It was with some misgivings that I prepared for my visit to Prague, Czech Republic’s capital nicknamed City of a Hundred Spires after its numerous spire-topped buildings, castles, and cathedrals.
I had been there once before, but that was 43 years ago, so it would be a re-immersion into a place I barely remembered. I looked at maps of the city, trying to remember street names and squares, and recalled being hit by a streetcar—or rather, I hit a streetcar with my huge backpack.
On the advice of a Canadian friend who lived 10 years in the Czech Republic and visited Prague countless times, I decided to start my exploration at two points central to the origin of Prague’s existence: Vysehrad on the east bank of the Vltava River and Prague Castle on the west bank.
My first stop was Vysehrad, a 10th-century historic fort, which was later planted with vineyards, gardens, and fields. Here you can visit the remains of Prague, circa 900 to 1100. As I passed through the Leopold Gate and visited the ancient Rotunda church and the Basilica of St. Peter and St. Paul, I felt truly rooted in Prague’s early years.
Needless to say, a city of Prague’s age has many important cemeteries. At Vysehrad, you can visit the graves of well-known figures of the country’s history and culture—composers Dvorak and Smetana to name just two. Extraordinary views of Prague Castle, my second starting point, can be found here as well. And stunning views of Prague’s lovely river, the Vltava, can be had from both Vysehard and Prague Castle.
The stunning Prague Castle complex consists of St. Vitus Cathedral, the Basilica of St. George, a monastery, and several palaces, gardens, and defense towers.
St. Vitus Cathedral, the largest religious building in Prague, is well worth a visit—although it is likely to be swarming with tourists. Another gem, in walking distance, is the more discreet Lobkowicz Palace housing precious books and original manuscripts by composers like Beethoven and Mozart. From the Lobkowicz palace to the Little Quarter it is literally all downhill as you pass through a second area of the St. Wenceslas’ vineyards, considered to be the oldest in the Czech lands.
When you reach the Little Quarter, Mala Strana, you may choose to linger, but you will inevitably make your way over the Charles Bridge along with thousands of other pedestrians. What a contrast! During my 1975 visit, there were much fewer people and it seemed as though I was the only tourist.
At the other end of the bridge you will enter the beautiful maze of the Old Town. Using the Old Square, Staromestske Namesti, as a starting point, let your imagination guide you.
This is a lovely area to walk in, and you will come across great shops, restaurants, and a number of interesting galleries and museums.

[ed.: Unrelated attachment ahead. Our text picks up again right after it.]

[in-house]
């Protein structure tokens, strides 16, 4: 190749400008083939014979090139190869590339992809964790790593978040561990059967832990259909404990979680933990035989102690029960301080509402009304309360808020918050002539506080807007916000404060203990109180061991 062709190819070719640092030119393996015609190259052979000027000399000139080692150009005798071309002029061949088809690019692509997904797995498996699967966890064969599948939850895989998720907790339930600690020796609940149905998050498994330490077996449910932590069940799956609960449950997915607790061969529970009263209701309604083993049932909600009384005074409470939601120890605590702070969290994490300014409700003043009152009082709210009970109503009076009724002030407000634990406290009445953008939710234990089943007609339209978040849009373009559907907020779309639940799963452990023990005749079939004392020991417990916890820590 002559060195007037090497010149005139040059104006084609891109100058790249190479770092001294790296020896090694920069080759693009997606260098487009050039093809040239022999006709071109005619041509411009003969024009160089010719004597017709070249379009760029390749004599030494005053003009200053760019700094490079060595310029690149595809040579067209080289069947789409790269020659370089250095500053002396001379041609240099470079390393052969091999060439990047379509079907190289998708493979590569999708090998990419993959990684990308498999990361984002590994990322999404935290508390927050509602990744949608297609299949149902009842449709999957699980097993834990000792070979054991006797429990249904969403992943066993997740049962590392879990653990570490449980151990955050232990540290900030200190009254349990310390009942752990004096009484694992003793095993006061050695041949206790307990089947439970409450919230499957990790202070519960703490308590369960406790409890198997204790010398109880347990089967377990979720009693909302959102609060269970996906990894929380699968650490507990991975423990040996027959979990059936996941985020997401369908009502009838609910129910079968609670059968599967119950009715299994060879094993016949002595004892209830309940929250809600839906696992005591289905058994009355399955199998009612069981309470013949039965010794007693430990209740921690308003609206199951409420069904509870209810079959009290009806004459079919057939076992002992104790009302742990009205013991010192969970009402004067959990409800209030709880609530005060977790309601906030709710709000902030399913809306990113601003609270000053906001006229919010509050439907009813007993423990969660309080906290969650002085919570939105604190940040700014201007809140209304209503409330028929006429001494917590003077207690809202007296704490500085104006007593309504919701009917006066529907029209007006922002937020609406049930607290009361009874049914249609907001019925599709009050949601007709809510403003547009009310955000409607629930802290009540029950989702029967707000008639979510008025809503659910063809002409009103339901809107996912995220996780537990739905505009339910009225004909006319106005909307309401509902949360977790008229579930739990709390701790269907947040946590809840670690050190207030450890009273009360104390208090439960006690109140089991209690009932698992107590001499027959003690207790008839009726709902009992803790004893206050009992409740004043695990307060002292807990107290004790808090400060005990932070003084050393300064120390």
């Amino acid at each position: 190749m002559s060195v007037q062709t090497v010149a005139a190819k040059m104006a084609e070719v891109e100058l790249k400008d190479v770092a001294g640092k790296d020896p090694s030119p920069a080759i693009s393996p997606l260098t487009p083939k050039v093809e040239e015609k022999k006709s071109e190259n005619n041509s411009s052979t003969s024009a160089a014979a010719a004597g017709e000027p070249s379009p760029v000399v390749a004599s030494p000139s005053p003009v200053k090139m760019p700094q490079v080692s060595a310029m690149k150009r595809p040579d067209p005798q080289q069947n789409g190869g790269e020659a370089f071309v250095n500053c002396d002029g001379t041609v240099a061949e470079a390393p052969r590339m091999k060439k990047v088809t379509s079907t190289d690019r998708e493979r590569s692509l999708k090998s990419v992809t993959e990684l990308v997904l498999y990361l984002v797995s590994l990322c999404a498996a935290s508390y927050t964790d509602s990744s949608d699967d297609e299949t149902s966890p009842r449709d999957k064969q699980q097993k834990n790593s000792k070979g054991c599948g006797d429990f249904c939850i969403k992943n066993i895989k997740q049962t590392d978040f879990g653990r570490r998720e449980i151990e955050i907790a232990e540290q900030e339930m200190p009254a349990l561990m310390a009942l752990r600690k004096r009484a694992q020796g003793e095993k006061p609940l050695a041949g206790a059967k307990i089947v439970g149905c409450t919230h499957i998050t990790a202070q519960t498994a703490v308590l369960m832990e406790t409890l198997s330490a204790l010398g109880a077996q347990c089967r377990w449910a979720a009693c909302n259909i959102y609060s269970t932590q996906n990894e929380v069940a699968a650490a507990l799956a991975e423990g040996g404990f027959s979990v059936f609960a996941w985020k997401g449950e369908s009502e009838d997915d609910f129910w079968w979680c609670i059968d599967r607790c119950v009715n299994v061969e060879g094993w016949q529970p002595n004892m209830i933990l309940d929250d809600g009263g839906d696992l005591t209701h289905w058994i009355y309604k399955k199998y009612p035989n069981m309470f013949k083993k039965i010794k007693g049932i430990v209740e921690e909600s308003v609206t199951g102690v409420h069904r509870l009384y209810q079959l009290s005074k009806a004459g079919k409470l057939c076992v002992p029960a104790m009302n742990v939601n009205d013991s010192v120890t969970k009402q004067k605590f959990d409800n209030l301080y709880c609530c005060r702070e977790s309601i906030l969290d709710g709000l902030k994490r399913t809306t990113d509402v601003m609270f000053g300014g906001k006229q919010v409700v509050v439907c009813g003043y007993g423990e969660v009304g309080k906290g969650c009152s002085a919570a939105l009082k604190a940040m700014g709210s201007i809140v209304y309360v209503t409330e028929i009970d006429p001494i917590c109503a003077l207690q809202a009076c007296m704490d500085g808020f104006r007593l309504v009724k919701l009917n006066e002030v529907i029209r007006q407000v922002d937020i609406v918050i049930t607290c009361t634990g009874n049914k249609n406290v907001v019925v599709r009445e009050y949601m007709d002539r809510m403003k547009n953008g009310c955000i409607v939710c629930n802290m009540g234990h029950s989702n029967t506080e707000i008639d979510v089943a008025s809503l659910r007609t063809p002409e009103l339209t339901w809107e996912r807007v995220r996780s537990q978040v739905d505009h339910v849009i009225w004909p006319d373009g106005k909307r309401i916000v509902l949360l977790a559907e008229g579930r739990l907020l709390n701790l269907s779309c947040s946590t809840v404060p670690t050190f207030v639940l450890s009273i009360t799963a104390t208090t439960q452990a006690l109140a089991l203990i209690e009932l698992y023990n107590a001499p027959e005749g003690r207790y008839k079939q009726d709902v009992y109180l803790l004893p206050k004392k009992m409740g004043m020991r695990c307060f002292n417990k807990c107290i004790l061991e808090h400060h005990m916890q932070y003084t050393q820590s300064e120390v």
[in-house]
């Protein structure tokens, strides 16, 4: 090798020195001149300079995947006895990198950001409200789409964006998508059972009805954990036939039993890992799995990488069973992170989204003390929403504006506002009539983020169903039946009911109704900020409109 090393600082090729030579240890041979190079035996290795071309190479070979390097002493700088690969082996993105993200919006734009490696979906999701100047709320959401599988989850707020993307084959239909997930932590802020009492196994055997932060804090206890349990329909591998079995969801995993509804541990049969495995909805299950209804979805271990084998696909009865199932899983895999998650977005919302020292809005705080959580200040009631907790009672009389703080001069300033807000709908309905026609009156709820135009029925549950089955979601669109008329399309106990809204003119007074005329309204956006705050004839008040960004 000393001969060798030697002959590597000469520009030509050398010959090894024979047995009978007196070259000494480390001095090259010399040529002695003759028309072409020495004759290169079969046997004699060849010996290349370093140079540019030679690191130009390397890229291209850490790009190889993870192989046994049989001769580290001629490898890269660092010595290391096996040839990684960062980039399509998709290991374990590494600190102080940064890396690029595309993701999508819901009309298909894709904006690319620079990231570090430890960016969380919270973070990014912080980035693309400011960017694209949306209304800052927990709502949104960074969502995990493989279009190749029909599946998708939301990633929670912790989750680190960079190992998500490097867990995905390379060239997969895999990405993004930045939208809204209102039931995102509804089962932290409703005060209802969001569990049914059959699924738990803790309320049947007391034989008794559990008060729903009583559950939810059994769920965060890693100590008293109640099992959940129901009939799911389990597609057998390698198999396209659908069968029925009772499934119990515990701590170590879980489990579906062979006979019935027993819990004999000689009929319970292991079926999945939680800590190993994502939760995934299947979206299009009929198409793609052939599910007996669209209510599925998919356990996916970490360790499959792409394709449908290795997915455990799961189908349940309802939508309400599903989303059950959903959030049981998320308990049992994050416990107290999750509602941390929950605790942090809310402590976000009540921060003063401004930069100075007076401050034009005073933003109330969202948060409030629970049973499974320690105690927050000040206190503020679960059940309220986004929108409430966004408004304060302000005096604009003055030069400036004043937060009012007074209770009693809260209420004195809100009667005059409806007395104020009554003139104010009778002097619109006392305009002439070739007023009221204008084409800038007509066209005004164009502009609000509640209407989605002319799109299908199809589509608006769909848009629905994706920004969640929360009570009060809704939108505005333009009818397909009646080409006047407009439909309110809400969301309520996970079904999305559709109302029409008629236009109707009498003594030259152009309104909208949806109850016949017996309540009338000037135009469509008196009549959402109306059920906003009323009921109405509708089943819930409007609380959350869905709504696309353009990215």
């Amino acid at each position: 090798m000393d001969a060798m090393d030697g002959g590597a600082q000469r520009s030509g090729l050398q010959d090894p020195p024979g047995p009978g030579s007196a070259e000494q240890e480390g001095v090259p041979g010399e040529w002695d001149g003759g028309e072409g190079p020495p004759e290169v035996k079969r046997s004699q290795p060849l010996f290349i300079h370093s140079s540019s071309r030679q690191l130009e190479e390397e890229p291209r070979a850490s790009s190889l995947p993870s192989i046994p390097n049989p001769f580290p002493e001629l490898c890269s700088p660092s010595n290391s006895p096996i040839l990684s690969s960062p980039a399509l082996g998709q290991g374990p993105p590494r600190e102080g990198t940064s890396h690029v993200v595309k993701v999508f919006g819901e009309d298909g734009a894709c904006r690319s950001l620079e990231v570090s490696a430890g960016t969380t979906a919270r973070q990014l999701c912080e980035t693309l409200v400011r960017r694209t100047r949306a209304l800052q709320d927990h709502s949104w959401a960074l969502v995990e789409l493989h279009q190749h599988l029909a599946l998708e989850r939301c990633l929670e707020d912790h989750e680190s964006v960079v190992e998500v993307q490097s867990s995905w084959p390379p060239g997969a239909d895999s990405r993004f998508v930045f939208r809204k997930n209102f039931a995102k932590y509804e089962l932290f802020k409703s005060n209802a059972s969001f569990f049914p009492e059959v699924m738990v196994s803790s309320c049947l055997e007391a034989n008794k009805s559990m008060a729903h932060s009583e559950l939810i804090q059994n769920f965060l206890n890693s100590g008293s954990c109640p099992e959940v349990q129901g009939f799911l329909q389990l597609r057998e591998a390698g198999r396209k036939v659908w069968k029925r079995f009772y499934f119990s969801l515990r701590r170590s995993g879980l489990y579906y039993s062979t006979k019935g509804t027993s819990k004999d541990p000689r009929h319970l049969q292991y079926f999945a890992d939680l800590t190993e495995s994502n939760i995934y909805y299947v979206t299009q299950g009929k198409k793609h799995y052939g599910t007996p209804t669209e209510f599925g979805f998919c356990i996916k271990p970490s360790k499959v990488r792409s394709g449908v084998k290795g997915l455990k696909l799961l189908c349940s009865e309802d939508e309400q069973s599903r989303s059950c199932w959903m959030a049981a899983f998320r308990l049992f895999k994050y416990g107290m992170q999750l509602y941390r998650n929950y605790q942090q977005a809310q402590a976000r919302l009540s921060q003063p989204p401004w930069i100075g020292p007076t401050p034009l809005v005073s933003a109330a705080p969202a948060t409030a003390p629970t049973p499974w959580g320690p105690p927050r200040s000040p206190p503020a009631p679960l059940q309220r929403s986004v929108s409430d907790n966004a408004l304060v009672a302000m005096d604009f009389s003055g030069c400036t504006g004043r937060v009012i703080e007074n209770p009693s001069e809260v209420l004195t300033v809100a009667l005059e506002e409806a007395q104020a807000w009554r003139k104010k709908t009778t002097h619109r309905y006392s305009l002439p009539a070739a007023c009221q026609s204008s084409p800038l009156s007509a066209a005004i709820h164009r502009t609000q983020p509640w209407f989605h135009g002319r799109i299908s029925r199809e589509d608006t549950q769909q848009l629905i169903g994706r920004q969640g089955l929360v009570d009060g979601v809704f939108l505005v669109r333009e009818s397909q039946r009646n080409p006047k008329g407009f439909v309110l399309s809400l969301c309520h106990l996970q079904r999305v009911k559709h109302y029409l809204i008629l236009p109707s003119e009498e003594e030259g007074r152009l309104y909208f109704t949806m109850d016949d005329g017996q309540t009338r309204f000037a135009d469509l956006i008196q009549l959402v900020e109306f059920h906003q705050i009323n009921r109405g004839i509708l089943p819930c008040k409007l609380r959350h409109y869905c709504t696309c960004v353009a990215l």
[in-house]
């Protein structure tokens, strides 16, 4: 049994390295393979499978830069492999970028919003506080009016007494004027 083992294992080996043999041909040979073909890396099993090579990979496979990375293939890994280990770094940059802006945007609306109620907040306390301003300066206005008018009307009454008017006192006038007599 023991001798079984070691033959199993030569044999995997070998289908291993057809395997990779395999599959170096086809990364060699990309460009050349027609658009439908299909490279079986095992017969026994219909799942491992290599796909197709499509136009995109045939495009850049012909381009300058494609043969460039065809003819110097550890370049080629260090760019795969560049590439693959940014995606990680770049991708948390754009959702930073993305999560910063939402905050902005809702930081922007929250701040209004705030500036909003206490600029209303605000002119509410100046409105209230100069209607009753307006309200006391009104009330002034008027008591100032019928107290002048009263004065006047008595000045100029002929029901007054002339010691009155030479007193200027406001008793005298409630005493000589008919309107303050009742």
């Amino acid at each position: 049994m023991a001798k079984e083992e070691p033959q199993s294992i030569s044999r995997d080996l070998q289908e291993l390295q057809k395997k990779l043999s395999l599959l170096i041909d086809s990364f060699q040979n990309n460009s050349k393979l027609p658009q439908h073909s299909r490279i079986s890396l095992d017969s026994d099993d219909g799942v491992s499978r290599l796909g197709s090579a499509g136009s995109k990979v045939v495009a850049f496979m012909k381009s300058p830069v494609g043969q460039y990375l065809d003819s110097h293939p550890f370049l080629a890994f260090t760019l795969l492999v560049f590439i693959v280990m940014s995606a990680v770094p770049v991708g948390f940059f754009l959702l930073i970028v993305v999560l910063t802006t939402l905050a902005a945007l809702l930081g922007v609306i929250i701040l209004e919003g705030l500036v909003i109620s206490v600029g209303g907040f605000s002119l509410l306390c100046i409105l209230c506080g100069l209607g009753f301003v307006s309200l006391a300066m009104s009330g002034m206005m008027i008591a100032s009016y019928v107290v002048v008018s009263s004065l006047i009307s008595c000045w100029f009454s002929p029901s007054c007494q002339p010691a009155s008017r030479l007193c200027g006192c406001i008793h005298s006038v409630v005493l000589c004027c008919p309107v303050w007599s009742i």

I learned a great deal about the ancient Czech and Bohemian Art of glassmaking at the Glassimo Gallery and the flagship store for Preciosa, which was formed in 1948 with the amalgamation if 25 small and large glassmaking companies and factories in the region, continuing an almost 500-year-old tradition. Both the gallery and store are located in the Josefov, or Jewish Quarter.
The Old Town can also be swarming with crowds. If you want a break, I recommend visiting the Convent of St. Agnes of Bohemia, another site that since the 13thcentury has been a respite from daily life. This is the home of the National Gallery’s Medieval and early Renaissance art collection. The beautiful gardens here are a link to Prague’s quieter past and flank the Vlatava River.
Not too far away in the Old Town Square is The City of Prague Museum: House at the Golden Ring, where a 3D model shows Prague’s development from its earliest beginnings. I would highly recommend this if you’re interested in understanding the city.
Where to Stay
I loved both of my hotels in the New City—in Prague this means it’s still centuries old—for very different reasons.
The Radisson Blu Alcron is located moments from Wenceslas Square, a place where, historically, Czechs would come to protest and where the famed writer Franz Kafka once worked.
Across the street from the hotel is the entrance to the Lucerna Passage, an arcade that serves as an important entertainment spot for locals. Inside is a 100-year-old cinema once owned by Vaclav Havel’s grandfather, as well as an intimate musical club that hosts world-beat artists. And at the opposite end of Lucerna Passage is a reopened 1911 café, Mysak. Vaclav Havel was the Czech Republic’s first post-communist regime president.
The K+K Hotel Central is housed in a truly lovely Art Deco building that remained closed during the communist years. It is a real hidden gem. The art-deco elevator is even protected by UNESCO! Tourists come in to admire but are shooed away by hotel employees.
Bruce Sach is a veteran travel writer based in Ottawa, Canada.